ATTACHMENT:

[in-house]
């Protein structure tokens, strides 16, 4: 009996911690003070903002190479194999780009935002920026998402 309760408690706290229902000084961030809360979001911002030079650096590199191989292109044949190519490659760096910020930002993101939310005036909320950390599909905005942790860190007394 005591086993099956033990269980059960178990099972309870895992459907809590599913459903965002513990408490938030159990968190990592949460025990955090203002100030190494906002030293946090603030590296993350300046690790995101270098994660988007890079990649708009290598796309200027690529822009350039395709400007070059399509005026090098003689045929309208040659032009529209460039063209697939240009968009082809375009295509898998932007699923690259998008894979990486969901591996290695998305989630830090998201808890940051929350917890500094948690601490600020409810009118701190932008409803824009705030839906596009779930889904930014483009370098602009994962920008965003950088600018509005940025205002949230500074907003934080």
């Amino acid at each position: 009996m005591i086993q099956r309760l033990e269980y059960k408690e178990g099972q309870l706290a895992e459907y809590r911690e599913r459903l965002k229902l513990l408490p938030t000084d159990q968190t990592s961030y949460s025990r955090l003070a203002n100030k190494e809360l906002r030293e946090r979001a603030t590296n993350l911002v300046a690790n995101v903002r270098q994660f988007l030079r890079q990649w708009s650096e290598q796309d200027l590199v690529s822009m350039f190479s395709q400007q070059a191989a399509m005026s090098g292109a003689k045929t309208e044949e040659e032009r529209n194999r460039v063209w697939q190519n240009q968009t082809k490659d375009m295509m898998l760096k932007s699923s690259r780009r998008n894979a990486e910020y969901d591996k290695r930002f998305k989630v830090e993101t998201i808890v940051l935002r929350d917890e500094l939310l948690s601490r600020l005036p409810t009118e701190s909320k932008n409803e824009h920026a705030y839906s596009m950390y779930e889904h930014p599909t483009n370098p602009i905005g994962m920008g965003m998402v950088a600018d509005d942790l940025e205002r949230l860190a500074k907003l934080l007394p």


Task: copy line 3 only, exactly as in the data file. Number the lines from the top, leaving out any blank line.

């Amino acid at each position: 009996m005591i086993q099956r309760l033990e269980y059960k408690e178990g099972q309870l706290a895992e459907y809590r911690e599913r459903l965002k229902l513990l408490p938030t000084d159990q968190t990592s961030y949460s025990r955090l003070a203002n100030k190494e809360l906002r030293e946090r979001a603030t590296n993350l911002v300046a690790n995101v903002r270098q994660f988007l030079r890079q990649w708009s650096e290598q796309d200027l590199v690529s822009m350039f190479s395709q400007q070059a191989a399509m005026s090098g292109a003689k045929t309208e044949e040659e032009r529209n194999r460039v063209w697939q190519n240009q968009t082809k490659d375009m295509m898998l760096k932007s699923s690259r780009r998008n894979a990486e910020y969901d591996k290695r930002f998305k989630v830090e993101t998201i808890v940051l935002r929350d917890e500094l939310l948690s601490r600020l005036p409810t009118e701190s909320k932008n409803e824009h920026a705030y839906s596009m950390y779930e889904h930014p599909t483009n370098p602009i905005g994962m920008g965003m998402v950088a600018d509005d942790l940025e205002r949230l860190a500074k907003l934080l007394p």